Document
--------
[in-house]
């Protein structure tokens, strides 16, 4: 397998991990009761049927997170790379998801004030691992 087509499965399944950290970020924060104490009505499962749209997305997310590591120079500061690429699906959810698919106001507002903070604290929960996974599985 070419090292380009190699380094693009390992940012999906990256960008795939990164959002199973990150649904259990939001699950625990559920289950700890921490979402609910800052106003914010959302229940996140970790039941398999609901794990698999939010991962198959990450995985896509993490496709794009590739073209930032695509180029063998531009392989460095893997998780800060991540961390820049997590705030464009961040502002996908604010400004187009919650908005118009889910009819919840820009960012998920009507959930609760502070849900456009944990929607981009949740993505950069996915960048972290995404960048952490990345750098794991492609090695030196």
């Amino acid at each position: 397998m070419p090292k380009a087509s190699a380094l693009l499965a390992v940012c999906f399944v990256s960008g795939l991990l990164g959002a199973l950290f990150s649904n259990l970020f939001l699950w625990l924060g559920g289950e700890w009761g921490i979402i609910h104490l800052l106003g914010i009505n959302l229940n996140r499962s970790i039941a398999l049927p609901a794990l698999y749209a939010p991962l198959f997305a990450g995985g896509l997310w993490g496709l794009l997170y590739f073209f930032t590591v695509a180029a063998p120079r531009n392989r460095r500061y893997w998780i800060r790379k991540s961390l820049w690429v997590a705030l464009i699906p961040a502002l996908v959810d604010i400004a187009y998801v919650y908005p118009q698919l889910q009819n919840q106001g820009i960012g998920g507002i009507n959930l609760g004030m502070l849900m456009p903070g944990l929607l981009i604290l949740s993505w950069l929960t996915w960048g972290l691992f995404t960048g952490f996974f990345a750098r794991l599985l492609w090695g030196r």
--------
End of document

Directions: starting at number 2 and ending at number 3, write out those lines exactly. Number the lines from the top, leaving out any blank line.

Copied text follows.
């Protein structure tokens, strides 16, 4: 397998991990009761049927997170790379998801004030691992 087509499965399944950290970020924060104490009505499962749209997305997310590591120079500061690429699906959810698919106001507002903070604290929960996974599985 070419090292380009190699380094693009390992940012999906990256960008795939990164959002199973990150649904259990939001699950625990559920289950700890921490979402609910800052106003914010959302229940996140970790039941398999609901794990698999939010991962198959990450995985896509993490496709794009590739073209930032695509180029063998531009392989460095893997998780800060991540961390820049997590705030464009961040502002996908604010400004187009919650908005118009889910009819919840820009960012998920009507959930609760502070849900456009944990929607981009949740993505950069996915960048972290995404960048952490990345750098794991492609090695030196």
């Amino acid at each position: 397998m070419p090292k380009a087509s190699a380094l693009l499965a390992v940012c999906f399944v990256s960008g795939l991990l990164g959002a199973l950290f990150s649904n259990l970020f939001l699950w625990l924060g559920g289950e700890w009761g921490i979402i609910h104490l800052l106003g914010i009505n959302l229940n996140r499962s970790i039941a398999l049927p609901a794990l698999y749209a939010p991962l198959f997305a990450g995985g896509l997310w993490g496709l794009l997170y590739f073209f930032t590591v695509a180029a063998p120079r531009n392989r460095r500061y893997w998780i800060r790379k991540s961390l820049w690429v997590a705030l464009i699906p961040a502002l996908v959810d604010i400004a187009y998801v919650y908005p118009q698919l889910q009819n919840q106001g820009i960012g998920g507002i009507n959930l609760g004030m502070l849900m456009p903070g944990l929607l981009i604290l949740s993505w950069l929960t996915w960048g972290l691992f995404t960048g952490f996974f990345a750098r794991l599985l492609w090695g030196r």